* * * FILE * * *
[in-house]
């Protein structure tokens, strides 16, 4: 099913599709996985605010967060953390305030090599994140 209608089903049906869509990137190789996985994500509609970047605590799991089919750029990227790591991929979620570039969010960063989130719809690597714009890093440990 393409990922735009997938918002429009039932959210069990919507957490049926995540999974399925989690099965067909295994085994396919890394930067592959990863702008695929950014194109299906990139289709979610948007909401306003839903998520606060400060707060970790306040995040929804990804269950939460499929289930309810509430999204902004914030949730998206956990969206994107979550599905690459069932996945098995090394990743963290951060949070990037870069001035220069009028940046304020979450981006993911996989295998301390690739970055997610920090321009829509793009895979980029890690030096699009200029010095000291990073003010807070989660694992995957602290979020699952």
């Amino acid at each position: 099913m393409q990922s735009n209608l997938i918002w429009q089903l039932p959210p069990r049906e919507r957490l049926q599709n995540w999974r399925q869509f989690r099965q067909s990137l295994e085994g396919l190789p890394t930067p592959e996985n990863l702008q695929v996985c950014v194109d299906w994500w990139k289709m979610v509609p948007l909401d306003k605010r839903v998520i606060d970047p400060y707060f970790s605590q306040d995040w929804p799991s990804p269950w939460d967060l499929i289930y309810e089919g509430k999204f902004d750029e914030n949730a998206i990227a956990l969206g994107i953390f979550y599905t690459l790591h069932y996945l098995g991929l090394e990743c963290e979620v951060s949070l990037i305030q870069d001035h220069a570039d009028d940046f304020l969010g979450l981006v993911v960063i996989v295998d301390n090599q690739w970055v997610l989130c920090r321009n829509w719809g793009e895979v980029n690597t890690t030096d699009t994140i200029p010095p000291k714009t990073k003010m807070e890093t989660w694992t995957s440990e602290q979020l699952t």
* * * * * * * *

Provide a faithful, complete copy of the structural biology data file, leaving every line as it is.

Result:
[in-house]
């Protein structure tokens, strides 16, 4: 099913599709996985605010967060953390305030090599994140 209608089903049906869509990137190789996985994500509609970047605590799991089919750029990227790591991929979620570039969010960063989130719809690597714009890093440990 393409990922735009997938918002429009039932959210069990919507957490049926995540999974399925989690099965067909295994085994396919890394930067592959990863702008695929950014194109299906990139289709979610948007909401306003839903998520606060400060707060970790306040995040929804990804269950939460499929289930309810509430999204902004914030949730998206956990969206994107979550599905690459069932996945098995090394990743963290951060949070990037870069001035220069009028940046304020979450981006993911996989295998301390690739970055997610920090321009829509793009895979980029890690030096699009200029010095000291990073003010807070989660694992995957602290979020699952």
């Amino acid at each position: 099913m393409q990922s735009n209608l997938i918002w429009q089903l039932p959210p069990r049906e919507r957490l049926q599709n995540w999974r399925q869509f989690r099965q067909s990137l295994e085994g396919l190789p890394t930067p592959e996985n990863l702008q695929v996985c950014v194109d299906w994500w990139k289709m979610v509609p948007l909401d306003k605010r839903v998520i606060d970047p400060y707060f970790s605590q306040d995040w929804p799991s990804p269950w939460d967060l499929i289930y309810e089919g509430k999204f902004d750029e914030n949730a998206i990227a956990l969206g994107i953390f979550y599905t690459l790591h069932y996945l098995g991929l090394e990743c963290e979620v951060s949070l990037i305030q870069d001035h220069a570039d009028d940046f304020l969010g979450l981006v993911v960063i996989v295998d301390n090599q690739w970055v997610l989130c920090r321009n829509w719809g793009e895979v980029n690597t890690t030096d699009t994140i200029p010095p000291k714009t990073k003010m807070e890093t989660w694992t995957s440990e602290q979020l699952t």